An April Southern Poverty Law Center report on the Trump effect posits that his campaign has inflamed racial tensions in American classrooms. More than two-thirds of teachers polled said some students — mostly the children of immigrants or Muslims— expressed fear about what might happen to their families if Trump were elected president.
In August, however, PolitiFact noted that it was “not a scientific survey.” The “respondents don’t represent a random sample of teachers, and it’s likely that those who chose to respond to the survey are those who are most concerned about the campaign’s impact on students.”
PolitFact continued: “This means it would be inaccurate to extrapolate from the survey that bullying and harassment are generally on the rise across the country. Rather, it is more a collection of teachers’ anecdotal experiences.”

Rep. Keith Ellison holds a news conference about what he calls
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Rep. Keith Ellison holds a news conference about what he calls “the rhetoric attacking Muslims and the Islamophobia” in the 2016 presidential election. (Photo: Chip Somodevilla/Getty Images)

Rep. Keith Ellison, D-Minn., a Clinton supporter and the first Muslim elected to Congress, said during the Monday conference call that Trump “did not start bullying, but he has slammed his foot on the national accelerator to a disturbing and palpable degree.”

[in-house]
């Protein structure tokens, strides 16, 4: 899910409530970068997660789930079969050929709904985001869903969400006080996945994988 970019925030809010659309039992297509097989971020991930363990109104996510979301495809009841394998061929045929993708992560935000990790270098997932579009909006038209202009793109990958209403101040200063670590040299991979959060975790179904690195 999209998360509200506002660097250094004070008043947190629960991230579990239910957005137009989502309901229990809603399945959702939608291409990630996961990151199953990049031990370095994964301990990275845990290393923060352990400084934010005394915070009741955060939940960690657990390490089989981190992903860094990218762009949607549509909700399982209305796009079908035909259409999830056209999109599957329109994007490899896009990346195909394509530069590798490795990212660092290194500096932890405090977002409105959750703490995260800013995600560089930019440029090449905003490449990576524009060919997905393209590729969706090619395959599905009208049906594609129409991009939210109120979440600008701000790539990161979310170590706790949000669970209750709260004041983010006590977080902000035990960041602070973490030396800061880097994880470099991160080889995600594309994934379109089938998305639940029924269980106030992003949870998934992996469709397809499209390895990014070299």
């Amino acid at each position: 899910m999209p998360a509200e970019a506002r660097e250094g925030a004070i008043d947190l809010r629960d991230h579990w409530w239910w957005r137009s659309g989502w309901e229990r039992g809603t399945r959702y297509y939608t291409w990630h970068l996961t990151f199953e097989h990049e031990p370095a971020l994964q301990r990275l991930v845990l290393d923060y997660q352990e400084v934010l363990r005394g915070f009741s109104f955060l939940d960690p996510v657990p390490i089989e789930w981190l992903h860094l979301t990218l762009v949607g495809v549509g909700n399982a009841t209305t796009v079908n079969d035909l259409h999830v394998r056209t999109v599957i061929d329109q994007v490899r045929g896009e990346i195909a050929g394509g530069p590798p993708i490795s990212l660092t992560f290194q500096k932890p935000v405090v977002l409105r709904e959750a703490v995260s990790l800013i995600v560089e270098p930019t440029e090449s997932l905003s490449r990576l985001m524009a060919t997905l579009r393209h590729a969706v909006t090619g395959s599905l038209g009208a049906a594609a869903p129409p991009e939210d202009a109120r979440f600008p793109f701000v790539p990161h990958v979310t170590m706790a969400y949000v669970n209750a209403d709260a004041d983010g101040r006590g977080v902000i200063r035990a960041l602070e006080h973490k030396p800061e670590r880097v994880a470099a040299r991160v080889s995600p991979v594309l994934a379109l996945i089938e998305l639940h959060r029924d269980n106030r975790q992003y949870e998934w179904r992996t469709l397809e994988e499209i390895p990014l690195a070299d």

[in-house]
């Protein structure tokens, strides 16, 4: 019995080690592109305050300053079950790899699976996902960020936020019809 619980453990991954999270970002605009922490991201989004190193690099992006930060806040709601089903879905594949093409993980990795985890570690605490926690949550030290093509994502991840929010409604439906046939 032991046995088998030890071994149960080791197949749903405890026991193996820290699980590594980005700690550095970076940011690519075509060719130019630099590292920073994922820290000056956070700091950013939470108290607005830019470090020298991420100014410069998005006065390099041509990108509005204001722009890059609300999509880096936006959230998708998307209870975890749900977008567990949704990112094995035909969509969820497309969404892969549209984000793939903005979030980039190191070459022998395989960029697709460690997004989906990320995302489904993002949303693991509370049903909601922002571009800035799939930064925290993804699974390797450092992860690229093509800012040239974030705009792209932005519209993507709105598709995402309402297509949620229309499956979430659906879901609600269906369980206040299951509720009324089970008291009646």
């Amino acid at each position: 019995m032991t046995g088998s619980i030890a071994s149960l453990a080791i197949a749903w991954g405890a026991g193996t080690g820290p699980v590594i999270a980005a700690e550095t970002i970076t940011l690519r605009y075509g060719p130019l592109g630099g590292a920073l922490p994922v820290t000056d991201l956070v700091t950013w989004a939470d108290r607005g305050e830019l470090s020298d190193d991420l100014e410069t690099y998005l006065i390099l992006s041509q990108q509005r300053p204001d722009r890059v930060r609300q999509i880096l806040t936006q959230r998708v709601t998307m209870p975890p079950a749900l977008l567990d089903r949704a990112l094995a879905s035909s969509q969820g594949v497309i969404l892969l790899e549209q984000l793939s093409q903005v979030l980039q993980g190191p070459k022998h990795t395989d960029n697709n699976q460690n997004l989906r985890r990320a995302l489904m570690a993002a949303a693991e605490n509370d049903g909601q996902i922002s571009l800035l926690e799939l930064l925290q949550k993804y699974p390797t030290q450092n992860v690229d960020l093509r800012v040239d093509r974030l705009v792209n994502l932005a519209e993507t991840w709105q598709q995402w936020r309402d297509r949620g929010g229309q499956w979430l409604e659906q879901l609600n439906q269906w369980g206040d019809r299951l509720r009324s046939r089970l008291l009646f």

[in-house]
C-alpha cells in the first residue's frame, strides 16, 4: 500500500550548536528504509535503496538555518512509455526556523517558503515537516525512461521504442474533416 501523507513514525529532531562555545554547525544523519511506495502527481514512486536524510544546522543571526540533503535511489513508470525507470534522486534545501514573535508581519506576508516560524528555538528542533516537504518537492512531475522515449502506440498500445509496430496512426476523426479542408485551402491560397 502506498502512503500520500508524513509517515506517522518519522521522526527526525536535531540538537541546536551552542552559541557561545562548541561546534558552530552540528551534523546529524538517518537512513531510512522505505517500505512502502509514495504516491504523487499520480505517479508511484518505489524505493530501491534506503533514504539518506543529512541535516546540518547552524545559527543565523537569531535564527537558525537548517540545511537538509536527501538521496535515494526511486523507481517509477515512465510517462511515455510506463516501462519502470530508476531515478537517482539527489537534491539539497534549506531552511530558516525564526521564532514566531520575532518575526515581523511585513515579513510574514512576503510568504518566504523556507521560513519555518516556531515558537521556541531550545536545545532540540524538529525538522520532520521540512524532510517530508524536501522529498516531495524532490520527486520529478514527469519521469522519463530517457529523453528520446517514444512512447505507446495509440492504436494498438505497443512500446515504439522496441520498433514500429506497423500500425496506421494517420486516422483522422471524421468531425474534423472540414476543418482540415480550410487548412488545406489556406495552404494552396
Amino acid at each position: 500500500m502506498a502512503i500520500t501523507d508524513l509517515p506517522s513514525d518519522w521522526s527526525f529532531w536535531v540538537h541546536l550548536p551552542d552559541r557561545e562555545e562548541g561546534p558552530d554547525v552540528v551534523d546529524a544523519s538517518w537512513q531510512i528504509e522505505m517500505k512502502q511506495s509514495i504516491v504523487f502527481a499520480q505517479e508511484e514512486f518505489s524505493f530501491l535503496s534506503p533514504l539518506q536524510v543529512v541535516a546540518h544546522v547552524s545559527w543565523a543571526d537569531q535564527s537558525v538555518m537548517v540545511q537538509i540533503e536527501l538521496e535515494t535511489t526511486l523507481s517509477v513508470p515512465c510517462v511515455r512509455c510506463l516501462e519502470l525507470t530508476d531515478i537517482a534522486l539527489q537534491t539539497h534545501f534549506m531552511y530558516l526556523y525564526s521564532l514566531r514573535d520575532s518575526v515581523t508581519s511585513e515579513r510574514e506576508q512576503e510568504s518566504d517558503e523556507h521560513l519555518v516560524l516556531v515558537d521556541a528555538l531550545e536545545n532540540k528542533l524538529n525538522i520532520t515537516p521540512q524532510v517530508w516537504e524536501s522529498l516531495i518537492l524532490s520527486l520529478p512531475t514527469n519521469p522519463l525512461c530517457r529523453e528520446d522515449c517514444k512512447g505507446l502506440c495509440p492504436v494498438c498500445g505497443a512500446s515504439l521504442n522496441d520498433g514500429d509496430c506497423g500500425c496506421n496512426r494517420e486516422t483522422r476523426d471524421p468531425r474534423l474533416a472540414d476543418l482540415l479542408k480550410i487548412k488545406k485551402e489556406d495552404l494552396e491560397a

Ellison cited a controversy at the University of Minnesota to demonstrate the effect one of Trump’s core campaign promises has had on the student body there. The school’s College Republicans group painted a controversial “Build the wall” mural, and protesters subsequently spray-painted “Stop white supremacy” over it.
“Now we have a group of students kind of at each other because of an idea that he has introduced,” he said.
Joy Bock, an eighth-grade social studies teacher for Groveport Madison Schools, located outside Columbus, Ohio, said on the NEA conference call that she was a lifelong Republican voter but has decided to support Clinton.
“One of my students said something that broke my heart. Before the entire class, she made a startling statement: ‘If Donald Trump wins, I’ll be sent back to Peru,’” she told reporters. “I want to be very clear. This 14-year-old girl is an amazing American citizen, born in the United States. She has never been to Peru, the country her parents emigrated from.”
Julie Rine, a teacher from northeast Ohio, said she hadn’t personally seen Trump-related bullying but claimed that Trump’s electoral success has normalized joking about topics that might hurt minority students.
“They’ll make jokes about building a wall or being on the wrong side of the wall. I think that’s hurtful even if they are joking and it’s not directed at those kids,” she told Yahoo News. In her 21 year of teaching, Rine said, she has not seen kids talking so much about political candidates.
“Again I don’t think they are trying to be hurtful,” she said. “I think they are unintentionally being hurtful.”National teachers’ union: Trump’s behavior greenlights bullying and bigotry in our schools: